PCOS: The Beast That Is…

flower, pcos

Have you ever heard of PCOS? Its full name is Polycystic Ovary Syndrome and the best estimate is that one in five women in the UK may have it. Being the lucky lass that I am, I’m one of those women. 

Despite PCOS being more common than you might think it is not as well known or as understood as you might think. I’ve had to explain what it is to a number of healthcare providers in the past for example. This is something I live with every day and while sometimes it’s just something that ticks along in the background, sometimes it can be a pain in the backside. There is some great information on PCOS on the NHS website.

My PCOS 

PCOS affects different women differently. My particularly fun afflictions include excess weight that is incredibly difficult to shift (even though most of the time I eat like a blumming rabbit), fertility issues (more on this below), raging hormones (no, I’m not just a cowbag), oily skin and insulin issues. I’m type two diabetic and have to work very hard to control it. I’m not saying that PCOS made me diabetic, but it won’t have helped. Many women with polycystic ovary syndrome find that they are what is called insulin resistant.

Where Does it Come From

No-one really knows where PCOS comes from and why some have it and others don’t. Some women with PCOS struggle constantly with weight gain, some don’t. Some may have thinning hair, some don’t. There’s no rhyme or reason to it. Some experts think that there may be a family link, however, this is far from having been proven.  Right now, it simply seems to be the luck of the draw.

Managing PCOS

From a healthcare point of view, (from our experience and many others) the main medical support you get for PCOS tends to only happen when you are having fertility issues. We were told at one point that it would be very unlikely that Roy and I would be able to have children without artificial help such as IVF. I don’t ovulate regularly. At one point I was releasing the odd egg here and there about every six months or so, and regular periods have never been something I’ve had. Sheer bloodymindedness and an ounce or three of luck gave us two sons after years of trying. The fertility team we were under were great but their hands were tied at the time by the postcode lottery that exists around IVF. Thankfully we eventually conceived successfully without that level of help.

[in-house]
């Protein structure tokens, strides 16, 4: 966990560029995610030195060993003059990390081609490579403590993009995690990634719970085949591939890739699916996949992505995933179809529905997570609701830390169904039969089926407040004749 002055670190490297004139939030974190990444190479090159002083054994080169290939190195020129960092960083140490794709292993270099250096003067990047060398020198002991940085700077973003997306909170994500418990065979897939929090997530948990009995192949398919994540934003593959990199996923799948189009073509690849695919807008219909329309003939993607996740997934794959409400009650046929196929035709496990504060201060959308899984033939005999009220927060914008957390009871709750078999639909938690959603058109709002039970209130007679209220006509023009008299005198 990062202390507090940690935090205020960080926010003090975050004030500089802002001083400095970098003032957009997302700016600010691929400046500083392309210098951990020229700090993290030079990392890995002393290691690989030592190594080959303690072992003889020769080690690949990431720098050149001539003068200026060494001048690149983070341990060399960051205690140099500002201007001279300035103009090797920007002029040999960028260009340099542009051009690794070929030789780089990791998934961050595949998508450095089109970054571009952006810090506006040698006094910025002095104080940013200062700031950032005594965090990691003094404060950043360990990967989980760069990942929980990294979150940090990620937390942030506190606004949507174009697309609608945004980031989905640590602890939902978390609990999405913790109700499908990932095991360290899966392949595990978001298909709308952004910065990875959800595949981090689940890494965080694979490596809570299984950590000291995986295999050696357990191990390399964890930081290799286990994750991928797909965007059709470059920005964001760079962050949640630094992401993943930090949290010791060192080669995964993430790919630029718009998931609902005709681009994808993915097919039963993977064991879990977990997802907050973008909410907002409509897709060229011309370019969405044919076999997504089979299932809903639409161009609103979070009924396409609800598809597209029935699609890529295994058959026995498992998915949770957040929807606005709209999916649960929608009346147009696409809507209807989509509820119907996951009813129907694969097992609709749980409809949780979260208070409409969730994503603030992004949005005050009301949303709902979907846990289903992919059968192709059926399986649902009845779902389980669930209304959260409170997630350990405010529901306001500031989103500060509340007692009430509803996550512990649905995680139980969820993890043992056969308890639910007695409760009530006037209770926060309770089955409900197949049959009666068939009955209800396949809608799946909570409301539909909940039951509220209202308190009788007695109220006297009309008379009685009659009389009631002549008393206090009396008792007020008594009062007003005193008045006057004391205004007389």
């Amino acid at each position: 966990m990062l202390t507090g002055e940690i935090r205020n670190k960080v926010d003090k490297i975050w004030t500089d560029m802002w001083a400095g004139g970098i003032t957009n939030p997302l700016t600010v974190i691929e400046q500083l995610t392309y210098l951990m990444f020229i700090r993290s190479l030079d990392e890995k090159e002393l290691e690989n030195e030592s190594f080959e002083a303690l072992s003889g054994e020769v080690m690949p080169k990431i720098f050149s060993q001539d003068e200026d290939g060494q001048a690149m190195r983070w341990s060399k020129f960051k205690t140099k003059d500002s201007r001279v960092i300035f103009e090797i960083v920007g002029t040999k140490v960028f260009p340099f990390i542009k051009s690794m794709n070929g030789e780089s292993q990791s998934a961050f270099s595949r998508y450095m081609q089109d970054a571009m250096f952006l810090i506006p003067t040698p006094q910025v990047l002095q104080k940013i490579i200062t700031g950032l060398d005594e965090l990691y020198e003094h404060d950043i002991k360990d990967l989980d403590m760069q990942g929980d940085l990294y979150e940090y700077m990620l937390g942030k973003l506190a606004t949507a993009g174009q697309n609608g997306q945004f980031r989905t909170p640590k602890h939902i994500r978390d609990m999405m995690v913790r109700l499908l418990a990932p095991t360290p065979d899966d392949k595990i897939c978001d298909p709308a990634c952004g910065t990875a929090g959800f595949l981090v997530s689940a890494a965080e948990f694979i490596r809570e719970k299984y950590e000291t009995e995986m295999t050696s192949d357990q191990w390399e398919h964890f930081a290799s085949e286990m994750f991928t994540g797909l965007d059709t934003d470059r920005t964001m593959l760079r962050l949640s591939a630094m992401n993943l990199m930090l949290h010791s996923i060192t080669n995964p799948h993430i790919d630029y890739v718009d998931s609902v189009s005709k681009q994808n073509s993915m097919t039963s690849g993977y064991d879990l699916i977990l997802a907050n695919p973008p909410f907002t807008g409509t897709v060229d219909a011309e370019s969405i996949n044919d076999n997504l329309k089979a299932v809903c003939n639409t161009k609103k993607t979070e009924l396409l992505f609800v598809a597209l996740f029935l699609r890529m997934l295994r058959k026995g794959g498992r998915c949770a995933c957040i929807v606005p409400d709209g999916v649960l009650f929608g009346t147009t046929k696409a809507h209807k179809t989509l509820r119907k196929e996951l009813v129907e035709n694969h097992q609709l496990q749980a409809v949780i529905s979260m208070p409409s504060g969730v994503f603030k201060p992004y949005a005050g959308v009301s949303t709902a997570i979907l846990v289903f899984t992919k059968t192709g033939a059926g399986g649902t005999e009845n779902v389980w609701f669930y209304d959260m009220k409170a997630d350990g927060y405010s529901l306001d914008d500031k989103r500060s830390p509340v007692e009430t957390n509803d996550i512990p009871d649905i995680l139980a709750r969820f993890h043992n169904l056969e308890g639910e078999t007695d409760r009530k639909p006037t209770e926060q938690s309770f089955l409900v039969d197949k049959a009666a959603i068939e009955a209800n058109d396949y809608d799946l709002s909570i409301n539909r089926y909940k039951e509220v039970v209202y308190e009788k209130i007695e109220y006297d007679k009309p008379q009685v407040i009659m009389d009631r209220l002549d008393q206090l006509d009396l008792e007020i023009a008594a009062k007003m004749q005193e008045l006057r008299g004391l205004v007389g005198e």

There are numerous other ways to manage PCOS, natural supplements work for many, such as those from Nature’s Best, a healthy diet, exercise and checking in with your GP every now and then to keep an eye on blood glucose levels if this is a thing for you.  There are some fabulous online support group set-ups too. Verity is well worth looking up for those looking for better understanding and peer to peer support.

Moving Forward

Above all,  I would like to see more work go into PCOS understanding and general awareness, for women and for healthcare providers. One woman’s experience of PCOS may be very different to another’s. From hormone issues to physical issues, it really can feel like the luck of the draw. If you feel some of these symptoms match up with what you are experiencing, speak to your GP for further advice.

 

This post was sponsored by Nature’s Best to raise awareness of PCOS.

 

Maintaining Positive Relationships

positive relationships

Roy and I have been married for 15 years and together a few more than that. I’m very lucky in that I didn’t just marry the man I love, I married my best friend. We have people ask us (we’re both very soppy when it comes to each other) how we’ve kept our marriage going so well so here are some things for anyone to consider. We’re not marriage guidance counsellors but these are good all-rounders for working on positive relationships, be this a partnership, marriage or friendship.

Spend Some Quality Time Together